Letter from the Cabinet Office to the
Thank you for your letter of 21 December asking
a number of questions relating to the process for commenting on
Sir Christopher Meyer's book. First, I must apologise for the
delay in replying to your letter which had unfortunately, been
overlooked owing to an administrative oversight. Taking the questions
you raise in turn:
1. Heather Yasamee's letter to you of 21
March covers this point. I can confirm that the Cabinet Office
has no other records.
2. No changes were sought by the Cabinet
Office or the FCOplease see the Foreign Secretary's reply
to a Parliamentary Question from Mr Gordon Prentice on 28 November
3. Sir Gus O'Donnell's letter of 4 November
set out the views of both the Cabinet Office and the FCO. The
dialogue between the Cabinet Office and the publisher's representative
was very much at the level of keeping the publisher informed about
how things were progressing in terms of collecting comments, and
where necessary seeking an extension to the deadline for submitting
4. No other letters or emails are held by
the Cabinet Office. There may have been an email updating the
publisher on progress with collecting responses, but we do not
now have any record of such an email.
5/6. Howell James became involved in September
on a personal basis to help elicit assurance from Sir Christopher
Meyer that he would submit a textthis was in the context
of advertisements trailing the book, and the fact that the FCO
had not been able to secure a copy of the proposed book.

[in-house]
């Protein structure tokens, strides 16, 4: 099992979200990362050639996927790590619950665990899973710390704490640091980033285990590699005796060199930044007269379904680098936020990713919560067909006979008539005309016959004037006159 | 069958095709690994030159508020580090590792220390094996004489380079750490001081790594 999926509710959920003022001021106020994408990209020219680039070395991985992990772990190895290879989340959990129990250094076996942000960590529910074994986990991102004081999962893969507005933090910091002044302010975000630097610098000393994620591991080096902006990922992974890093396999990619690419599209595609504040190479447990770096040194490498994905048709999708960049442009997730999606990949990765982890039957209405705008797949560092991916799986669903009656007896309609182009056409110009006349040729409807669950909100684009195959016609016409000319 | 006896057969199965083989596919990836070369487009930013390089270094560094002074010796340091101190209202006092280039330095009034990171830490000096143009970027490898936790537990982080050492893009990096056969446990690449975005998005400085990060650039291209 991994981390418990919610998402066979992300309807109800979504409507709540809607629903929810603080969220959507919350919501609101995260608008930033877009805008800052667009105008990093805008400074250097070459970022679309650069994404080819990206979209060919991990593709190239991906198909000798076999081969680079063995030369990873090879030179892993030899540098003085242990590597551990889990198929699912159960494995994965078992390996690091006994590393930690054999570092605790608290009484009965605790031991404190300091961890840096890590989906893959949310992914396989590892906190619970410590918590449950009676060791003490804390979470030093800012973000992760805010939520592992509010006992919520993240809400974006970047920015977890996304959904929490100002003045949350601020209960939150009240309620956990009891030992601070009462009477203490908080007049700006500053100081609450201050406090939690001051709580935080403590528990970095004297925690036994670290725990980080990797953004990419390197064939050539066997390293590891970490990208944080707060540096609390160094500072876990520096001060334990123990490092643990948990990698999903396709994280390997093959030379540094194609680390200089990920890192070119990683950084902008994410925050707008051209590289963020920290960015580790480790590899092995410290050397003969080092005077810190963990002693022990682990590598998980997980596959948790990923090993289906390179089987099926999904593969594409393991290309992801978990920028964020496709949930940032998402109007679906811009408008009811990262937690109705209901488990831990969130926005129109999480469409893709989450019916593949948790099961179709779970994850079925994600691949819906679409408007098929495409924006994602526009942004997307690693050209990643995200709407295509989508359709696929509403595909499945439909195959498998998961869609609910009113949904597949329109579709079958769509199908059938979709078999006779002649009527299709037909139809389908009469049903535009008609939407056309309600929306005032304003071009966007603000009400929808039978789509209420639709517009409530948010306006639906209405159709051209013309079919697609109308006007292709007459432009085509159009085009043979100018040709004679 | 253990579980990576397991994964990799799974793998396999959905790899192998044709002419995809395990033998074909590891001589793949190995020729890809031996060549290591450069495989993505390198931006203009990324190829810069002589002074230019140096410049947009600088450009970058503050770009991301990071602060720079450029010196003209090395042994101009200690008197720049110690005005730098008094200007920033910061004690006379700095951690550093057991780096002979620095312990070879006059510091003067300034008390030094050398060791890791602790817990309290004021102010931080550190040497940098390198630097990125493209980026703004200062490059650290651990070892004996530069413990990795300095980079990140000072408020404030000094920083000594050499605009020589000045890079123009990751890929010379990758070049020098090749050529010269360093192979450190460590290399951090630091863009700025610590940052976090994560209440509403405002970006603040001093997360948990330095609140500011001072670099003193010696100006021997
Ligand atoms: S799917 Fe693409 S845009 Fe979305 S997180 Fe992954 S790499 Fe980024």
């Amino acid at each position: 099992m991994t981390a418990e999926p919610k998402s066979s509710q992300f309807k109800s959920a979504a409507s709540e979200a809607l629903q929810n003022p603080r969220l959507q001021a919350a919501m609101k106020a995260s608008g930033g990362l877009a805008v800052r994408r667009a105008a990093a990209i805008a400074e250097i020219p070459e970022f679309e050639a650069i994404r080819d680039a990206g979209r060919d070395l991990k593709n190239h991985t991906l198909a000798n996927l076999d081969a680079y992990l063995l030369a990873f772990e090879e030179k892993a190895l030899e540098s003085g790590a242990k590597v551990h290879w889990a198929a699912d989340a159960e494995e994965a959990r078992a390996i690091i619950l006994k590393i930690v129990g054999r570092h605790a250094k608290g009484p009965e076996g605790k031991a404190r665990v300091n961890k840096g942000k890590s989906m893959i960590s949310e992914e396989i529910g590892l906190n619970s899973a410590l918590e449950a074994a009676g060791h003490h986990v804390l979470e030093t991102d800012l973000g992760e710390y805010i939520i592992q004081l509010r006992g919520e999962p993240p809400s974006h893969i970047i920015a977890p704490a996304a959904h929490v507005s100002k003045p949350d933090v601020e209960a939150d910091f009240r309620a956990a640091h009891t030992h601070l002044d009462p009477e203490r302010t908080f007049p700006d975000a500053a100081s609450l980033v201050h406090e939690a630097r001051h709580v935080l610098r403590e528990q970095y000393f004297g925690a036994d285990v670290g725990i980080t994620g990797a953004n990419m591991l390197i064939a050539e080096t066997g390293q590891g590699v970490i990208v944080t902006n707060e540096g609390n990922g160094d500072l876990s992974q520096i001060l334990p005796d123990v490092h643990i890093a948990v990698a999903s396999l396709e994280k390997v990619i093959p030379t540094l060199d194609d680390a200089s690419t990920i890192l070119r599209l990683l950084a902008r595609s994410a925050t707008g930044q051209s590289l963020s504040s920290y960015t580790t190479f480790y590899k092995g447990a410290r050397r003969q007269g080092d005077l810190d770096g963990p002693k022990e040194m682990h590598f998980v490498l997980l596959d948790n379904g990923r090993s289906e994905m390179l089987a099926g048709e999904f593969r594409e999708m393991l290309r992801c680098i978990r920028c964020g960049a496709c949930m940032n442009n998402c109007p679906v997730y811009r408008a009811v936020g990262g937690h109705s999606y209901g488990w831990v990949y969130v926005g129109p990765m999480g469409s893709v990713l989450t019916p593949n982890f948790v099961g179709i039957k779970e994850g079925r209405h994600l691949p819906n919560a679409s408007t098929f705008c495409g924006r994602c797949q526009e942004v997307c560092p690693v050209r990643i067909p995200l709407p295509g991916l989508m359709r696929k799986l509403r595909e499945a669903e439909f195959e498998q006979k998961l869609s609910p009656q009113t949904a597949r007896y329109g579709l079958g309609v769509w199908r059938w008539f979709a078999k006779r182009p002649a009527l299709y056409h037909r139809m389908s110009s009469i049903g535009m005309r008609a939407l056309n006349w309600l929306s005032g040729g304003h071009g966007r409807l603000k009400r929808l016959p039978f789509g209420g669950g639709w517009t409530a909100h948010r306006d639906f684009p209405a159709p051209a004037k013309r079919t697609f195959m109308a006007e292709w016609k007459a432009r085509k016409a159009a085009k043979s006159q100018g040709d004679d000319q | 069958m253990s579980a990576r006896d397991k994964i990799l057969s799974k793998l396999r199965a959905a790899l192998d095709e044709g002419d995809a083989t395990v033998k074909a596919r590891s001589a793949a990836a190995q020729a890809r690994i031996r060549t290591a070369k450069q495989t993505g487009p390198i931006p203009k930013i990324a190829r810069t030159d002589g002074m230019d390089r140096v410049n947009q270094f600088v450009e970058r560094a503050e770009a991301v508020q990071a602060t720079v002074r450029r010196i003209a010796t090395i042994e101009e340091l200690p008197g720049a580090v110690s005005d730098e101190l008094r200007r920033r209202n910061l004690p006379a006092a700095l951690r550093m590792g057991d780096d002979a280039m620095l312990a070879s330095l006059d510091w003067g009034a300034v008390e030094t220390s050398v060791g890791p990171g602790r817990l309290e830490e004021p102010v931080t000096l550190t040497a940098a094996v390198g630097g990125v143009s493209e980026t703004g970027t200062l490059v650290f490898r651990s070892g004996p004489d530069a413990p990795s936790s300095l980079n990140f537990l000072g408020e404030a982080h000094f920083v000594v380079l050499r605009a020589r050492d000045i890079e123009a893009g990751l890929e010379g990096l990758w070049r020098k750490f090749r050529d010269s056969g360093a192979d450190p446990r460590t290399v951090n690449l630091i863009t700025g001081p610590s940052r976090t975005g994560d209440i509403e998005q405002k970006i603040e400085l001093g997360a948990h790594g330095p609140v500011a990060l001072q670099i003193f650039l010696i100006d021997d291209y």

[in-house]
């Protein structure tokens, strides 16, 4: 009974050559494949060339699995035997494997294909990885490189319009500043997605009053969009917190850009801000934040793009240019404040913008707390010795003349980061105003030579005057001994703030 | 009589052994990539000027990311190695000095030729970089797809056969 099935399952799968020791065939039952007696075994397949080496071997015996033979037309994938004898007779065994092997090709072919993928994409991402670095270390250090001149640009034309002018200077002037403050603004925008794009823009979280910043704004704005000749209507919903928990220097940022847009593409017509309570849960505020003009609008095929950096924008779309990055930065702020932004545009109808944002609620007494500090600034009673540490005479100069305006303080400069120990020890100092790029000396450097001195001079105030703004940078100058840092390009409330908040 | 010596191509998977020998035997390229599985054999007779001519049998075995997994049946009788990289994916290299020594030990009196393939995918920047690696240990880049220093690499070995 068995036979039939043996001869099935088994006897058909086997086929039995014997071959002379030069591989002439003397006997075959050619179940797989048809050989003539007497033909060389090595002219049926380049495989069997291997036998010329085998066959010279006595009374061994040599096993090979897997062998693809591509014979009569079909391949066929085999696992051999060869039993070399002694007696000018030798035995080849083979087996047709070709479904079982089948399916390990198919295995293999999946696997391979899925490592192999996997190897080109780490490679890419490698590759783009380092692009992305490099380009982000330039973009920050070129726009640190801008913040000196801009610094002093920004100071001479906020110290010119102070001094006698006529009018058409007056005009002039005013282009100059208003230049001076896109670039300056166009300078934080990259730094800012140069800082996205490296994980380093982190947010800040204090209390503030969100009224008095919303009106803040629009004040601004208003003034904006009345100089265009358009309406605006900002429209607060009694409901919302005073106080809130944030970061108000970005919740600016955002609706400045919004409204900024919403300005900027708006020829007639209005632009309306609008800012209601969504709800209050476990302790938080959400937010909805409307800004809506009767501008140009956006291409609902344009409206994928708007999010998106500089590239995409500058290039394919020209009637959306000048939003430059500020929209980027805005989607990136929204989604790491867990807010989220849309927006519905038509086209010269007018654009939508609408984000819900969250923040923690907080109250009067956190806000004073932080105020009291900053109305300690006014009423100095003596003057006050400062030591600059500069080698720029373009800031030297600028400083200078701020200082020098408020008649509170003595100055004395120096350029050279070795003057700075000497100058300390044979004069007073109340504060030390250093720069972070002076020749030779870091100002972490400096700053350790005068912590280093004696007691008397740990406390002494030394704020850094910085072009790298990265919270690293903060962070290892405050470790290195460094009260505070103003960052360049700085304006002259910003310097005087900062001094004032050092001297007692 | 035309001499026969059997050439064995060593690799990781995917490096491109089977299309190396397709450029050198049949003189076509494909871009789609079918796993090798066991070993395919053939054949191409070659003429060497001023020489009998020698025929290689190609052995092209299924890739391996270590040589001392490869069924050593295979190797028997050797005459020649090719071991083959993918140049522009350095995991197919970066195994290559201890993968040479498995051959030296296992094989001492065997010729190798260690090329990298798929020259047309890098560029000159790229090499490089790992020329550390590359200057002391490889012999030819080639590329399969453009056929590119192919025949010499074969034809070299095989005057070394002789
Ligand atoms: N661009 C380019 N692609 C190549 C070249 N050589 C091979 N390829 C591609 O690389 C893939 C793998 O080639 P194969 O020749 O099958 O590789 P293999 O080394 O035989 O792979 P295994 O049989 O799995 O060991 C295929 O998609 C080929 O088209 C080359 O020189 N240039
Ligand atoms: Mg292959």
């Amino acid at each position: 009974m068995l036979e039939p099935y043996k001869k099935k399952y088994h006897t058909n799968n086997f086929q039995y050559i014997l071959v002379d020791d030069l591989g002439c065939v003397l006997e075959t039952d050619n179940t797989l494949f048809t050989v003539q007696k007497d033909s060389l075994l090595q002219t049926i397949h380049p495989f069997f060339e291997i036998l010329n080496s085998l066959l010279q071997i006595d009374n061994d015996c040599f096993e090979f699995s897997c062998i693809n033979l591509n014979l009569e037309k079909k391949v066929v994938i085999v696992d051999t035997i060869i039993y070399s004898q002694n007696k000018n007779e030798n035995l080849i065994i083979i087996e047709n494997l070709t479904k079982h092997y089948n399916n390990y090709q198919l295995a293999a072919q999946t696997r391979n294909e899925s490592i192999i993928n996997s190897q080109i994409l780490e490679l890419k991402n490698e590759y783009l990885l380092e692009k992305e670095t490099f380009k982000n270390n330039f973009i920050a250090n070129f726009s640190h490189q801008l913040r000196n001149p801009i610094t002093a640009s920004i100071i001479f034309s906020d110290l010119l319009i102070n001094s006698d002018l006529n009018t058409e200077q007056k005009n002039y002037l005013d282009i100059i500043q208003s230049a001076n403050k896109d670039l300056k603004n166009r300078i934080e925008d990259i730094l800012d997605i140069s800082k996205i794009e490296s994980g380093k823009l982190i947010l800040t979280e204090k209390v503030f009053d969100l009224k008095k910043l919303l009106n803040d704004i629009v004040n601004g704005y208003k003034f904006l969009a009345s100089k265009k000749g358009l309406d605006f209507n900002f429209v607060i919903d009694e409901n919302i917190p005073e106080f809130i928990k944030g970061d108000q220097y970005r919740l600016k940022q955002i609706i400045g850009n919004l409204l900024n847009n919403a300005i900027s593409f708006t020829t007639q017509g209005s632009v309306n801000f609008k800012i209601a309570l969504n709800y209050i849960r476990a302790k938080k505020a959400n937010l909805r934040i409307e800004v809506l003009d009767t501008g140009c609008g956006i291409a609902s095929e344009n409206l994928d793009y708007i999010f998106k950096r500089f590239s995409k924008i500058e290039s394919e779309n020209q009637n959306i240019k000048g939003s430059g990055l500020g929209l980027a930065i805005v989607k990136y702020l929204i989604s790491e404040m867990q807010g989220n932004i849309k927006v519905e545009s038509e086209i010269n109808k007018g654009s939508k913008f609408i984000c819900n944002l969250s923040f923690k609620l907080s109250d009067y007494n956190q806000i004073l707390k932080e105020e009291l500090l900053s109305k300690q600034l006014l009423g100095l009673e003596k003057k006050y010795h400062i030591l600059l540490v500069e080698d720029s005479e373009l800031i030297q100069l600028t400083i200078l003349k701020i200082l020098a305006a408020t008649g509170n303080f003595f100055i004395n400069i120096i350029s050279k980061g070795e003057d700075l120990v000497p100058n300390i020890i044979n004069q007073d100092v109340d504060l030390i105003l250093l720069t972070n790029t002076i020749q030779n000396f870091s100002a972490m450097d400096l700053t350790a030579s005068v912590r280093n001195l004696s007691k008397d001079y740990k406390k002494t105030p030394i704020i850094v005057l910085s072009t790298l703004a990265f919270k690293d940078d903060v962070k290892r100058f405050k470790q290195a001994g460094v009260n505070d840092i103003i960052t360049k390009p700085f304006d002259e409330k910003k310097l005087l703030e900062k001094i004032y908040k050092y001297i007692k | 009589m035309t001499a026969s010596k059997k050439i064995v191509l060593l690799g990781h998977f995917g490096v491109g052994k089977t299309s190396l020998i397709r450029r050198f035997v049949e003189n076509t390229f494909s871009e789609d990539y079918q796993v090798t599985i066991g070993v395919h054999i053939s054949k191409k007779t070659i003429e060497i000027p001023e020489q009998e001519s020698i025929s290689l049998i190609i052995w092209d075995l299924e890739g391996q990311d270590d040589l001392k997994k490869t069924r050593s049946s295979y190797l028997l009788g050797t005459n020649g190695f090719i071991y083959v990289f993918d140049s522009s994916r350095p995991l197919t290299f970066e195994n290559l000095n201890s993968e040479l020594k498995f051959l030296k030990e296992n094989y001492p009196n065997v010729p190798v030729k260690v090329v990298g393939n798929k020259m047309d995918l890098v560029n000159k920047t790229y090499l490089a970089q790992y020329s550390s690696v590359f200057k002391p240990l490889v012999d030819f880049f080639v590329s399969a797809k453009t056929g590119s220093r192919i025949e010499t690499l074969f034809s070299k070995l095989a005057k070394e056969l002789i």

7. The book was sent to the FCO on the day
it was received by the Cabinet Office (7 October). The FCO worked
with us throughout the process and were fully consulted throughout.
8. The Cabinet Secretary informed Sir Christopher's
publisher prior to publication on 4 November that it was disappointing
that a former diplomat should disclose confidences gained as a
result of his employment. The Cabinet Secretary went on to say
that it was not his responsibility to check whether remarks attributed
to individuals were accurate and complete. Therefore, the Government
had no comment to make on the book, but this did not constitute
any form of official or unofficial approval.
9. The Foreign Secretary's reply to Gordon
Prentice of 28 November made clear that nothing was specifically
identified that was considered so damaging as to require consideration
of legal action. Therefore, consistent with the Cabinet Secretary's
letter to the publisher, the Government had no comments on the
proposed book, but it did not have any form of official or unofficial
approval. Learning from this experience, future letters of this
kind will make the position on clearance more explicit.
10. The Cabinet Office propose to amend
the Civil Service Management Code to make it clearer and more
explicit that former civil servants must seek the permission of
the Head of their former Department, and the Head of the Home
Civil Service, before entering into a contractual commitment with
a publisher. The Code will also be amended to make it clearer
and more explicit that former civil servants must submit in good
time before any proposed publication, a copy of the proposed text
which they intend to publish and which draws, or appears to draw,
on official information or experience see the memorandum submitted
by the Cabinet Office on 27 March. The Foreign Office has already
clarified obligations and process in their amended Diplomatic
Service Regulations and new Guidance (copies sent to PASC on 8
March. Jack Straw's Written Ministerial Statement of 8 March).
11. In addition, the Cabinet Office set
out its proposals to introduce letters of undertaking for staff
in sensitive posts in its memorandum to the Committee on 27 March.
FCO letters of employment and letters issued on retirement or
resignation now explicitly draw attention to the rules on publications
and duties of confidentiality. All FCO senior staff have been
asked (2 March) to sign an undertaking that they have read and
understood the rules and agree to be bound by them.
Once again, I am really sorry for the delay
in getting this reply to you. Please pass on my apologies to the
chairman and members of the Committee for this oversight.
28 March 2006